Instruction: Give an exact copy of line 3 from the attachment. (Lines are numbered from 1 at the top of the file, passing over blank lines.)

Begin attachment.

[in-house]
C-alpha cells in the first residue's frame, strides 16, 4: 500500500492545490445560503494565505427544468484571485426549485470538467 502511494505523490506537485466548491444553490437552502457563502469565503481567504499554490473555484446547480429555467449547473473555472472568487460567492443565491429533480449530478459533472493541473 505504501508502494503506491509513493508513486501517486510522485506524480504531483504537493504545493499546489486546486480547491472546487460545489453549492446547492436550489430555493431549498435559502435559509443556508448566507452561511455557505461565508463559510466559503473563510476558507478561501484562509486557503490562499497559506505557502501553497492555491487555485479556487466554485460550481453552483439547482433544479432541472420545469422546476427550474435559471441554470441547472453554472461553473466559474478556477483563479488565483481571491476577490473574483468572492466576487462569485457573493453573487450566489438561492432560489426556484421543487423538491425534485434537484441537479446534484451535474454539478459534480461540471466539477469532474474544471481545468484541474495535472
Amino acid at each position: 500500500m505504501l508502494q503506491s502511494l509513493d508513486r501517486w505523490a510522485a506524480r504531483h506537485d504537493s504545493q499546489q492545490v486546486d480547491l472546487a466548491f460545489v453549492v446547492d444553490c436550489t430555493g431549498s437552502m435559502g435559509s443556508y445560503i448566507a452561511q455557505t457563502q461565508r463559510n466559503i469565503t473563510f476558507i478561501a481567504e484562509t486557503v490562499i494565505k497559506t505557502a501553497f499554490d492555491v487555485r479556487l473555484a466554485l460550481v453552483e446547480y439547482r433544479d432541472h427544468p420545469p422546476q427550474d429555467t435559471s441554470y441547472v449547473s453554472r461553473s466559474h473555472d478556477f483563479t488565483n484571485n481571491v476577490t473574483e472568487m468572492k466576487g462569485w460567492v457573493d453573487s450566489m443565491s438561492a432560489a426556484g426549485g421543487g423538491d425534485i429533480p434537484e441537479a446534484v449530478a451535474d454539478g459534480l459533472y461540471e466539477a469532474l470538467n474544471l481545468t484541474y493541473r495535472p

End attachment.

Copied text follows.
Amino acid at each position: 500500500m505504501l508502494q503506491s502511494l509513493d508513486r501517486w505523490a510522485a506524480r504531483h506537485d504537493s504545493q499546489q492545490v486546486d480547491l472546487a466548491f460545489v453549492v446547492d444553490c436550489t430555493g431549498s437552502m435559502g435559509s443556508y445560503i448566507a452561511q455557505t457563502q461565508r463559510n466559503i469565503t473563510f476558507i478561501a481567504e484562509t486557503v490562499i494565505k497559506t505557502a501553497f499554490d492555491v487555485r479556487l473555484a466554485l460550481v453552483e446547480y439547482r433544479d432541472h427544468p420545469p422546476q427550474d429555467t435559471s441554470y441547472v449547473s453554472r461553473s466559474h473555472d478556477f483563479t488565483n484571485n481571491v476577490t473574483e472568487m468572492k466576487g462569485w460567492v457573493d453573487s450566489m443565491s438561492a432560489a426556484g426549485g421543487g423538491d425534485i429533480p434537484e441537479a446534484v449530478a451535474d454539478g459534480l459533472y461540471e466539477a469532474l470538467n474544471l481545468t484541474y493541473r495535472p